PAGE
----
For the uninformed, let me get you up to speed so you have an idea of where this editorial came from.
David Denby is a film critic for The New Yorker, and his review for Sony Pictures’ upcoming release The Girl with the Dragon Tattoo will go live on Monday, Dec. 5 for all the world to read. The problem is that Sony placed an embargo on all reviews prior to Dec. 13. Yet here is a member of the New York Film Critics Circle breaking embargo citing a log jam of “important films” at the end of the year as being detrimental, as well as the publication of a double issue at the end of the year. But he was also left with the dilemma of what review to publish in the magazine for the upcoming week. In an e-mail written to Dragon Tattoo producer Scott Rudin (to which was obtained by The Playlist), Denby states that they went with the Dragon Tattoo review because if “we [The New Yorker] held everything serious, we would be coming out on Christmas-season movies until mid-January.”
But why be serious the first full week of December? Denby acknowledges they have a review of We Bought the Zoo, or “whatever it’s called” (clearly not a winning endorsement) ready to go, but instead went with a review for a film that is being marketed as the “feel bad movie of Christmas.” Though Denby does apologize to Rudin for his breach of the embargo, his actions are inexcusable. Not even his positive stance on the film, which he remarked with the easy-to-quote “mesmerizing”, is enough to quell the matter.
The fact remains that David Denby agreed to adhere to an embargo and breached it.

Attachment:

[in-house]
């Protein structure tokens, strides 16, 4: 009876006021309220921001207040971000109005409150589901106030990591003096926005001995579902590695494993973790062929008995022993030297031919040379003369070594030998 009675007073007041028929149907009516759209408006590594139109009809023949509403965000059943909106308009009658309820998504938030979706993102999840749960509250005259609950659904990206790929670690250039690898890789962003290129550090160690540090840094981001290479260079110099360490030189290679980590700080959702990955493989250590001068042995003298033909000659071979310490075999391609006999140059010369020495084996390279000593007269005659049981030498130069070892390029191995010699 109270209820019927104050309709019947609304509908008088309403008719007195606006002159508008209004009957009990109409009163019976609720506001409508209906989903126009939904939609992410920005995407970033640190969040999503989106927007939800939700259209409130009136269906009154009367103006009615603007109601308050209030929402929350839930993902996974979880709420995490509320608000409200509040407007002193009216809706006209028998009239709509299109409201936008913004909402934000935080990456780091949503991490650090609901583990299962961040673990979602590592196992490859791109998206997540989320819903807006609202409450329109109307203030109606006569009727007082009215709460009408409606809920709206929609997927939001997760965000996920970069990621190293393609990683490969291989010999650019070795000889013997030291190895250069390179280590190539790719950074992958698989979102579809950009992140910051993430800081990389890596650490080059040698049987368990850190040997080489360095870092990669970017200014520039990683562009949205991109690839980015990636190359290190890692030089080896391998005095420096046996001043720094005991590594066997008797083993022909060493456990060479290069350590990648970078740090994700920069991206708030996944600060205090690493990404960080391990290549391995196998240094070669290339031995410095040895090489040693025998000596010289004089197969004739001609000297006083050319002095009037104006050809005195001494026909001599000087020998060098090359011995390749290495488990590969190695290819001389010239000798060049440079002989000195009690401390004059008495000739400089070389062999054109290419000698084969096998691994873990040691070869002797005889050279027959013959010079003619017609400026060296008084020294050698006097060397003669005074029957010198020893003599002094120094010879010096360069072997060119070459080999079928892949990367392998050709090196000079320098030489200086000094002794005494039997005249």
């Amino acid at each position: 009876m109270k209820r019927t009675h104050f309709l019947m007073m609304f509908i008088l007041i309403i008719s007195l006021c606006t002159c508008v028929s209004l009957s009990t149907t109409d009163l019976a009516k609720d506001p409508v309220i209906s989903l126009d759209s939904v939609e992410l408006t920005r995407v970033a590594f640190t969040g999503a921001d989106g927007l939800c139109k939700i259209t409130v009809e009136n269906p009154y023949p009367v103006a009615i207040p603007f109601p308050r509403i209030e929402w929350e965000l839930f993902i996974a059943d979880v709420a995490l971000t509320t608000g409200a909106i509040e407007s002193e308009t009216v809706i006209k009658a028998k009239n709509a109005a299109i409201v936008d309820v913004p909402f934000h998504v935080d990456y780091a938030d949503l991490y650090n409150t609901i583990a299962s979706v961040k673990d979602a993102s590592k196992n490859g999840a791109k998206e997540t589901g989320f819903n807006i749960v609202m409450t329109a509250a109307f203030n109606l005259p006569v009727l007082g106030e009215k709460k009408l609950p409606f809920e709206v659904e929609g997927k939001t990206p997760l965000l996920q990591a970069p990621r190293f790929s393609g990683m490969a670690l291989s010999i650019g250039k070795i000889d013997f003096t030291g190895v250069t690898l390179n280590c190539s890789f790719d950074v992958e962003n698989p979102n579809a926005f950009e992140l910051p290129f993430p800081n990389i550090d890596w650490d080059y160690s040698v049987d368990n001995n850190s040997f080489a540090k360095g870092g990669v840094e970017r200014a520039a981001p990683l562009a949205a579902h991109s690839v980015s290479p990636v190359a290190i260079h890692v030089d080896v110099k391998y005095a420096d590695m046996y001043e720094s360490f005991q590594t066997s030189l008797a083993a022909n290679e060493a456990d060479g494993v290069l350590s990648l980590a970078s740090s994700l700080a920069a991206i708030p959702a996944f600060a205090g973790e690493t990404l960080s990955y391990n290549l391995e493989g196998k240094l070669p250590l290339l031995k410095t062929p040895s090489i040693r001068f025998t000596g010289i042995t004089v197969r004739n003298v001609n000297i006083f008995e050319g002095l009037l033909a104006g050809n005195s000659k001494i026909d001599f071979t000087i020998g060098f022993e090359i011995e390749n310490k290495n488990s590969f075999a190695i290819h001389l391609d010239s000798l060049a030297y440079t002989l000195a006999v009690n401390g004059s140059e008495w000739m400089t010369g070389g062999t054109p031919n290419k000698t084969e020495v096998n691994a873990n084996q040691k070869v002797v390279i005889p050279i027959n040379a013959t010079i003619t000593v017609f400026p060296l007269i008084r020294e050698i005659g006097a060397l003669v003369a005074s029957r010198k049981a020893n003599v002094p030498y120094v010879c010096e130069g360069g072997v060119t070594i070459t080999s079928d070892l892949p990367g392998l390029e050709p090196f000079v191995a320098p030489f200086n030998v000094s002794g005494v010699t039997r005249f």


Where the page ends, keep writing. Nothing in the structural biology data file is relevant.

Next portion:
Nikki Finke of Deadline disputes the validity of embargoes, believing that “no film reviewer should ever agree to embargoes because doing what the studios want is a slippery slope. It’s just a short hop to becoming part of Hollywood’s publicity machine.” As someone who has had the privilege of seeing numerous films at critics only and public screenings, I’ve had to adhere to embargoes set forth by the studios. Studios aren’t obligated to screen their movies early for the critics, their major concern is appeasing theatergoers in the hope that they’ll try to help their bottom line with word of mouth. However, there is some validity in the debate that reviewers and critics set the tone of how the larger public perceives a movie.
For instance, talking to someone who loves movies, he typically brings up a certain movie’s rating on Rotten Tomatoes. The aggregator is the equivalent of giving a movie a thumbs up or a thumbs down. If the movie has a tomato rating of 60% or more it’s considered fresh. But fresh doesn’t always equate to dollars and cents. The Twilight Saga: Breaking Dawn – Part 1, which has reigned supreme at the box office for the past three weeks, has a 26% rating. Yet, it’s earned $558 million worldwide thus far. Strong support from its built-in audience and a lack of major competition has helped it be a box office juggernaut. Unlike the films Hugo and Arthur Christmas, which are listed at 92% and 94%, respectively.
Like Denby, I had the pleasure of seeing The Girl with the Dragon Tattoo at an early critics screening, and I learned how serious Sony Pictures was with the embargo. When it comes to attending screenings one must first submit an RSVP informing the publicist in charge that you’ll be in attendance. So I did, only to get a reply back that I had failed to include a written declaration (which I had overlooked in the original e-mail) that I would not break the film’s Dec. 13 embargo date. That was a first for me.
I’m sure Denby, along with the rest of the New York Film Critics Circle, had to agree to the same conditions. But Denby’s blatant breach is a disservice. Regardless of his favorable review, he’s going back on his word. And if you go back on your word what else do you have to fall back on – good looks, effervescent charm?